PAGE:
• Step into your potential customers’ shoes: who they are and what are their problems
  • Talk to your current customers, know more about them, study the language they use in everyday life
  • Actively participate in all your niche communities and social networks

Would you like an example? Supposing you are selling office utensils. Here are some of the unconventional keywords you might try to target:

  1. how to survive a busy office day
  2. how to be more efficient in the office
  3. what do you think about using your office utensils
  4. best office utensils to work with style
  5. reduce stress during the working day

I don’t think that people searching for these things are necessarily looking to buy office utensils, but they should be fairly easy to sell to.

3. Your list of keywords needs grouping

When you have generated plenty of promising keyword ideas and identified the very best of them it’s time to put your list into order.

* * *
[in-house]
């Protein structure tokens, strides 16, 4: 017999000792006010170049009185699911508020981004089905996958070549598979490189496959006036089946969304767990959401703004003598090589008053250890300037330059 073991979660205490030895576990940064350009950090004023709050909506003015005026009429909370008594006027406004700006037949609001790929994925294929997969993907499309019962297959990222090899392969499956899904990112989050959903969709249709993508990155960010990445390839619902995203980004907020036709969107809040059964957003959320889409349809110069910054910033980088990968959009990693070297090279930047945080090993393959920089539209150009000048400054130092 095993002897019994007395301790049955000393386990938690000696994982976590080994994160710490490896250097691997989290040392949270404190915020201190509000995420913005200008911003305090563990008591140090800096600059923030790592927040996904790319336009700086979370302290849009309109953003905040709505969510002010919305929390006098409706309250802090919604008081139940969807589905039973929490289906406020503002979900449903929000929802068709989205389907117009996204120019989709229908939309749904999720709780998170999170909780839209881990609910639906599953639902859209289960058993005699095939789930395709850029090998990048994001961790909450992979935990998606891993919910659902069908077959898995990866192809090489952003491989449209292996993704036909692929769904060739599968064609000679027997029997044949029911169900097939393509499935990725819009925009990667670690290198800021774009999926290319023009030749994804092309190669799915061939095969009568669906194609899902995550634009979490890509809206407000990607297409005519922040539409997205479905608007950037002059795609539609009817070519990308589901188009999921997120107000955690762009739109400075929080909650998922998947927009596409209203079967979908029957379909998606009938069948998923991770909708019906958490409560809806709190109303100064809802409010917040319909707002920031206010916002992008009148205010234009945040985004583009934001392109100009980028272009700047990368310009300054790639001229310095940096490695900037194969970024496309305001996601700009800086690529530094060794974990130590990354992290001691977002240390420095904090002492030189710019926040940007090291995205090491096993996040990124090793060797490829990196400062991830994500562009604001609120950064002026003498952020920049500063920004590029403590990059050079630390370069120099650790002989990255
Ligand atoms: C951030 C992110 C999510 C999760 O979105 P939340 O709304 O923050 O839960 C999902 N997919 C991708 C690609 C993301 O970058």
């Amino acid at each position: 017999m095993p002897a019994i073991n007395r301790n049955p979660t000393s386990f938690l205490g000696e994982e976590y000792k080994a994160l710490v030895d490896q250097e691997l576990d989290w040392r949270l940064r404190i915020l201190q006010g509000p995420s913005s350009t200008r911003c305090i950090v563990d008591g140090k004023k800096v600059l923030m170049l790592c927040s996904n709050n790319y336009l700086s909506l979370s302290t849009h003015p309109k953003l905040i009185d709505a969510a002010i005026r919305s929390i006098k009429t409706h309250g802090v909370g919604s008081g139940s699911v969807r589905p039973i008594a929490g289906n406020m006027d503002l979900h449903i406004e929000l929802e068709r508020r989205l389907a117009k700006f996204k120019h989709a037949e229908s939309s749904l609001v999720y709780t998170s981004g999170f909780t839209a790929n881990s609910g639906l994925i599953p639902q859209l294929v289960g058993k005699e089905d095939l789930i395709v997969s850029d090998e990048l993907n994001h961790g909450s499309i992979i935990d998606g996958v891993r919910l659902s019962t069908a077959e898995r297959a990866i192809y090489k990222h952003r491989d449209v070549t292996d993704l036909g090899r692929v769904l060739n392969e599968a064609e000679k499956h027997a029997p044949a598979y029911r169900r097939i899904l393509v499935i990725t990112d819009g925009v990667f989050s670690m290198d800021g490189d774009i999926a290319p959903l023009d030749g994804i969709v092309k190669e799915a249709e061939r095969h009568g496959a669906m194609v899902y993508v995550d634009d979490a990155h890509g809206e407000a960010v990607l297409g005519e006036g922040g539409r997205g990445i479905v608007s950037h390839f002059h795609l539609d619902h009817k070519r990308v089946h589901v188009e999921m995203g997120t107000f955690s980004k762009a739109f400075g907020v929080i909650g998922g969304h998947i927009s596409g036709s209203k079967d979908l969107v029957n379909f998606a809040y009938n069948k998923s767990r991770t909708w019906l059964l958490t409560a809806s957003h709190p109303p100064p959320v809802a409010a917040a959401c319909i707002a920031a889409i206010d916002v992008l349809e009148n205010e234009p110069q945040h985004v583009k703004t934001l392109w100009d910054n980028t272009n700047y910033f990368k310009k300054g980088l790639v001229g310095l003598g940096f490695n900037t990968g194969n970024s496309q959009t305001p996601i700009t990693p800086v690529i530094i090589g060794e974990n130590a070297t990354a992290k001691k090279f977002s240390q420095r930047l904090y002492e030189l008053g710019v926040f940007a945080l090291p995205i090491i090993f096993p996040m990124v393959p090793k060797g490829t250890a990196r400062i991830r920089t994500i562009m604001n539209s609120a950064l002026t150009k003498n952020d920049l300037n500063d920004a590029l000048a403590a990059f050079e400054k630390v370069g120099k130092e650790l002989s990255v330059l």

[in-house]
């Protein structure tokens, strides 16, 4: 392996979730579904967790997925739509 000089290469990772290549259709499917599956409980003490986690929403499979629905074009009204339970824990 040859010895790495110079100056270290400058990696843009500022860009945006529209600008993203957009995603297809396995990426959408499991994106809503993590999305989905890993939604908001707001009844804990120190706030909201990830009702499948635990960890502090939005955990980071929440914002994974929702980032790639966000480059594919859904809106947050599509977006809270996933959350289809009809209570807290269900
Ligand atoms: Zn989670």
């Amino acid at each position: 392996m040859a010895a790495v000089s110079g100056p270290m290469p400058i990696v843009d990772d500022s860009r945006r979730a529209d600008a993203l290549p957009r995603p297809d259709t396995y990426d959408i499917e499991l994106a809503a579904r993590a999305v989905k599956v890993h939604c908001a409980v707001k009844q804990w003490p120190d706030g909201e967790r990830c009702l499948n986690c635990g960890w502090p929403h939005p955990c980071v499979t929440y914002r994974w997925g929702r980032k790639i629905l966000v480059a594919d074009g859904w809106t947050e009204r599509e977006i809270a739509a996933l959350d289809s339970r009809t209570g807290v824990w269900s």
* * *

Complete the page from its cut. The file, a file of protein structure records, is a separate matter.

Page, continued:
a. You can group your keywords by “parent topic”

SEO professionals don’t target one keyword with one page anymore. They are facing a new challenge – should they target multiple relevant topics with one page or create a separate page for each set of keywords?

One page can range for hundreds or even thousands of relevant keywords. But when too much is really too much? How to know which keywords match your topic and which don’t?

Look at the keywords that the top-ranking pages for your target keyword already rank for.

For instance, the main keyword of this very article is “keyword research.” Would you like to know what other relevant keywords you can also rank for along with it?

Take the #1 ranking page for “keyword research,” put it into the keyword research/SEO/marketing tool you are using and sift through the keywords it ranks for.

You will find a few decent keywords in an instant.

What does this mean? You don’t need to create separate pages to target each of the found keyword. You’d better try to rank for them with a single post.

I know what you want to ask. How can I optimize my page to rank for these additional keywords? The answer is sweet. You don’t need to do this. The page that ranks #1 doesn’t have a single mention of these keywords but it still ranks for them. So yours also will.